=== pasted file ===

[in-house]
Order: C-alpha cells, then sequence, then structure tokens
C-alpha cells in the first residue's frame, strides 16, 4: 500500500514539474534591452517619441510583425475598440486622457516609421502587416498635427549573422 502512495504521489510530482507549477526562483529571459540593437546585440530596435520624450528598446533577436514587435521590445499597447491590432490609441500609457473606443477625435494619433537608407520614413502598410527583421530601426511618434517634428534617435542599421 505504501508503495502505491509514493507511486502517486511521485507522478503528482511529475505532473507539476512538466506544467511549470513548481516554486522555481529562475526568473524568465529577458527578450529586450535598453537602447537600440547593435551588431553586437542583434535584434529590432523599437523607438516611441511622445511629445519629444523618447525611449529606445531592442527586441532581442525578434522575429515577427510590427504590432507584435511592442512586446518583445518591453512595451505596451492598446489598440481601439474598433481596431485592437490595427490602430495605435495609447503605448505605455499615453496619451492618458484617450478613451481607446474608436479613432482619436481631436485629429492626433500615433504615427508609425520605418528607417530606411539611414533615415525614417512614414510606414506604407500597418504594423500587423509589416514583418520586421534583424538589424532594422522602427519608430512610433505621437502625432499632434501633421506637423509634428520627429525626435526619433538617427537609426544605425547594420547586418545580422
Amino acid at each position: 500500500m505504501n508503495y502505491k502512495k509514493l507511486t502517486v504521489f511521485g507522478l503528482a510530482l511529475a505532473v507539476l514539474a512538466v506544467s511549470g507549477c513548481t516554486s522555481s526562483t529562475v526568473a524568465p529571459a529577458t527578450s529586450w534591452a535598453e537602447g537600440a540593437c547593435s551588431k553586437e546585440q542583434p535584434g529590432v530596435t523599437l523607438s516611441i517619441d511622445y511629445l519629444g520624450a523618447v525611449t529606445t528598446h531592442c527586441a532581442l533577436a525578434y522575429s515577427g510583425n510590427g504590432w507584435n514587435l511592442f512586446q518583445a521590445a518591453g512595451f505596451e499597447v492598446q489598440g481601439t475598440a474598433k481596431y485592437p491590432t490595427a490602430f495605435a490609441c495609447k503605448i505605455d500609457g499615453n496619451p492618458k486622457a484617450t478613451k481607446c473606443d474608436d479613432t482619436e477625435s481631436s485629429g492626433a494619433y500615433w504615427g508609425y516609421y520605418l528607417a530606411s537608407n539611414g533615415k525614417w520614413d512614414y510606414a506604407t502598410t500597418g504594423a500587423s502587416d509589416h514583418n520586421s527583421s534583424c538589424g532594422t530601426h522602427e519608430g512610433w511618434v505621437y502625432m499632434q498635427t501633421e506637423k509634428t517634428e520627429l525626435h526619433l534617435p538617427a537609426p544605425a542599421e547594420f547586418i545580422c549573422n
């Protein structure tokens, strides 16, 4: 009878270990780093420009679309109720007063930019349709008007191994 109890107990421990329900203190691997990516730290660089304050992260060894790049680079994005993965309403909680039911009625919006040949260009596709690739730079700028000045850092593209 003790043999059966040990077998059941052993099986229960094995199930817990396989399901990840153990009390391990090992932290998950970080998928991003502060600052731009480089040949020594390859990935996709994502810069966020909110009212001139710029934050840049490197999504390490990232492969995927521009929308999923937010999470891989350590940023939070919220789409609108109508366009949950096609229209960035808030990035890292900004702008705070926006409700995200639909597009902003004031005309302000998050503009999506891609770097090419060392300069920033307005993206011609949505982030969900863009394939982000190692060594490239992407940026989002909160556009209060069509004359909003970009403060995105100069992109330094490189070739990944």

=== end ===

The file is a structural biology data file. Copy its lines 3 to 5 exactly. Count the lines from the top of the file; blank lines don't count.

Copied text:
C-alpha cells in the first residue's frame, strides 16, 4: 500500500514539474534591452517619441510583425475598440486622457516609421502587416498635427549573422 502512495504521489510530482507549477526562483529571459540593437546585440530596435520624450528598446533577436514587435521590445499597447491590432490609441500609457473606443477625435494619433537608407520614413502598410527583421530601426511618434517634428534617435542599421 505504501508503495502505491509514493507511486502517486511521485507522478503528482511529475505532473507539476512538466506544467511549470513548481516554486522555481529562475526568473524568465529577458527578450529586450535598453537602447537600440547593435551588431553586437542583434535584434529590432523599437523607438516611441511622445511629445519629444523618447525611449529606445531592442527586441532581442525578434522575429515577427510590427504590432507584435511592442512586446518583445518591453512595451505596451492598446489598440481601439474598433481596431485592437490595427490602430495605435495609447503605448505605455499615453496619451492618458484617450478613451481607446474608436479613432482619436481631436485629429492626433500615433504615427508609425520605418528607417530606411539611414533615415525614417512614414510606414506604407500597418504594423500587423509589416514583418520586421534583424538589424532594422522602427519608430512610433505621437502625432499632434501633421506637423509634428520627429525626435526619433538617427537609426544605425547594420547586418545580422
Amino acid at each position: 500500500m505504501n508503495y502505491k502512495k509514493l507511486t502517486v504521489f511521485g507522478l503528482a510530482l511529475a505532473v507539476l514539474a512538466v506544467s511549470g507549477c513548481t516554486s522555481s526562483t529562475v526568473a524568465p529571459a529577458t527578450s529586450w534591452a535598453e537602447g537600440a540593437c547593435s551588431k553586437e546585440q542583434p535584434g529590432v530596435t523599437l523607438s516611441i517619441d511622445y511629445l519629444g520624450a523618447v525611449t529606445t528598446h531592442c527586441a532581442l533577436a525578434y522575429s515577427g510583425n510590427g504590432w507584435n514587435l511592442f512586446q518583445a521590445a518591453g512595451f505596451e499597447v492598446q489598440g481601439t475598440a474598433k481596431y485592437p491590432t490595427a490602430f495605435a490609441c495609447k503605448i505605455d500609457g499615453n496619451p492618458k486622457a484617450t478613451k481607446c473606443d474608436d479613432t482619436e477625435s481631436s485629429g492626433a494619433y500615433w504615427g508609425y516609421y520605418l528607417a530606411s537608407n539611414g533615415k525614417w520614413d512614414y510606414a506604407t502598410t500597418g504594423a500587423s502587416d509589416h514583418n520586421s527583421s534583424c538589424g532594422t530601426h522602427e519608430g512610433w511618434v505621437y502625432m499632434q498635427t501633421e506637423k509634428t517634428e520627429l525626435h526619433l534617435p538617427a537609426p544605425a542599421e547594420f547586418i545580422c549573422n
């Protein structure tokens, strides 16, 4: 009878270990780093420009679309109720007063930019349709008007191994 109890107990421990329900203190691997990516730290660089304050992260060894790049680079994005993965309403909680039911009625919006040949260009596709690739730079700028000045850092593209 003790043999059966040990077998059941052993099986229960094995199930817990396989399901990840153990009390391990090992932290998950970080998928991003502060600052731009480089040949020594390859990935996709994502810069966020909110009212001139710029934050840049490197999504390490990232492969995927521009929308999923937010999470891989350590940023939070919220789409609108109508366009949950096609229209960035808030990035890292900004702008705070926006409700995200639909597009902003004031005309302000998050503009999506891609770097090419060392300069920033307005993206011609949505982030969900863009394939982000190692060594490239992407940026989002909160556009209060069509004359909003970009403060995105100069992109330094490189070739990944």